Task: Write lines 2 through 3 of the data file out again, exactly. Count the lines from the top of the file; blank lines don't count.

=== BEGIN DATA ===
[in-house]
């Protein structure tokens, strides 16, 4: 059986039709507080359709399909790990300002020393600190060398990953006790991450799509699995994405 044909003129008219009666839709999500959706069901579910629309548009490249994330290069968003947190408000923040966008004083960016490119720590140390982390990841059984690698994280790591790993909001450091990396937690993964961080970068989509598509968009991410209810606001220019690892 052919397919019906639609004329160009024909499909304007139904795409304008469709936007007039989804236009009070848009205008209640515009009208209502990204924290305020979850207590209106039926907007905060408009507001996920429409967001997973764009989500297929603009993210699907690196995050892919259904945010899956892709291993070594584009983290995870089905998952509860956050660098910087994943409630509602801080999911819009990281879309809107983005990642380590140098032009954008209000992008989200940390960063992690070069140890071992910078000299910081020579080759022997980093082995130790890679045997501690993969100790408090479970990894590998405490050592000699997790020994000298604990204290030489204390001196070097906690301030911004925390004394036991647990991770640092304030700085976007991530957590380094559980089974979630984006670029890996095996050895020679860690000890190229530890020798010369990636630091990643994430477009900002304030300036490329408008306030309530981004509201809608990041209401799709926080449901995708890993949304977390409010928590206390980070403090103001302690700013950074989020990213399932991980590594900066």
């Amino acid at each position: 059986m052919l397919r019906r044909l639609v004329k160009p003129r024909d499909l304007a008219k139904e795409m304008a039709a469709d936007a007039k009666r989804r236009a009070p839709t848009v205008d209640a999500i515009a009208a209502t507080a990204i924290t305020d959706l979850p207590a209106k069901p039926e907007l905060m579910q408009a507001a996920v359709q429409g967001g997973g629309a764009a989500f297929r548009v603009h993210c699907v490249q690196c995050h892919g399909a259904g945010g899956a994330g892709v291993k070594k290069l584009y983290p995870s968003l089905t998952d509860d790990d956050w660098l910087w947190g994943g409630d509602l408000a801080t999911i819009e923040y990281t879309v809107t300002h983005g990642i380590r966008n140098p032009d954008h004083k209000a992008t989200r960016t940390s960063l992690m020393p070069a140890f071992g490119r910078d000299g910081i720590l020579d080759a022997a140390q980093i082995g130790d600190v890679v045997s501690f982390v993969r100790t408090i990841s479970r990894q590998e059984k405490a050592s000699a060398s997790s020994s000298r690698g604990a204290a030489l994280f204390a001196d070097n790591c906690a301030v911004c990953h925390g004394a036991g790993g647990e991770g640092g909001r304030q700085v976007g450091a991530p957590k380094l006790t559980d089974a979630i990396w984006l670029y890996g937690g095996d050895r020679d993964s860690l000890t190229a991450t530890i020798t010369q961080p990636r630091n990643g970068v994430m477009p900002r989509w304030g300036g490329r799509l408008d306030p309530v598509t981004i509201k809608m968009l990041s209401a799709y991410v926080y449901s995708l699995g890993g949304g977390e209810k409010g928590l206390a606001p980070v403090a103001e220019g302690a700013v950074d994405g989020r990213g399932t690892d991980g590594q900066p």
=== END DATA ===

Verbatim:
């Protein structure tokens, strides 16, 4: 059986039709507080359709399909790990300002020393600190060398990953006790991450799509699995994405 044909003129008219009666839709999500959706069901579910629309548009490249994330290069968003947190408000923040966008004083960016490119720590140390982390990841059984690698994280790591790993909001450091990396937690993964961080970068989509598509968009991410209810606001220019690892 052919397919019906639609004329160009024909499909304007139904795409304008469709936007007039989804236009009070848009205008209640515009009208209502990204924290305020979850207590209106039926907007905060408009507001996920429409967001997973764009989500297929603009993210699907690196995050892919259904945010899956892709291993070594584009983290995870089905998952509860956050660098910087994943409630509602801080999911819009990281879309809107983005990642380590140098032009954008209000992008989200940390960063992690070069140890071992910078000299910081020579080759022997980093082995130790890679045997501690993969100790408090479970990894590998405490050592000699997790020994000298604990204290030489204390001196070097906690301030911004925390004394036991647990991770640092304030700085976007991530957590380094559980089974979630984006670029890996095996050895020679860690000890190229530890020798010369990636630091990643994430477009900002304030300036490329408008306030309530981004509201809608990041209401799709926080449901995708890993949304977390409010928590206390980070403090103001302690700013950074989020990213399932991980590594900066």
């Amino acid at each position: 059986m052919l397919r019906r044909l639609v004329k160009p003129r024909d499909l304007a008219k139904e795409m304008a039709a469709d936007a007039k009666r989804r236009a009070p839709t848009v205008d209640a999500i515009a009208a209502t507080a990204i924290t305020d959706l979850p207590a209106k069901p039926e907007l905060m579910q408009a507001a996920v359709q429409g967001g997973g629309a764009a989500f297929r548009v603009h993210c699907v490249q690196c995050h892919g399909a259904g945010g899956a994330g892709v291993k070594k290069l584009y983290p995870s968003l089905t998952d509860d790990d956050w660098l910087w947190g994943g409630d509602l408000a801080t999911i819009e923040y990281t879309v809107t300002h983005g990642i380590r966008n140098p032009d954008h004083k209000a992008t989200r960016t940390s960063l992690m020393p070069a140890f071992g490119r910078d000299g910081i720590l020579d080759a022997a140390q980093i082995g130790d600190v890679v045997s501690f982390v993969r100790t408090i990841s479970r990894q590998e059984k405490a050592s000699a060398s997790s020994s000298r690698g604990a204290a030489l994280f204390a001196d070097n790591c906690a301030v911004c990953h925390g004394a036991g790993g647990e991770g640092g909001r304030q700085v976007g450091a991530p957590k380094l006790t559980d089974a979630i990396w984006l670029y890996g937690g095996d050895r020679d993964s860690l000890t190229a991450t530890i020798t010369q961080p990636r630091n990643g970068v994430m477009p900002r989509w304030g300036g490329r799509l408008d306030p309530v598509t981004i509201k809608m968009l990041s209401a799709y991410v926080y449901s995708l699995g890993g949304g977390e209810k409010g928590l206390a606001p980070v403090a103001e220019g302690a700013v950074d994405g989020r990213g399932t690892d991980g590594q900066p």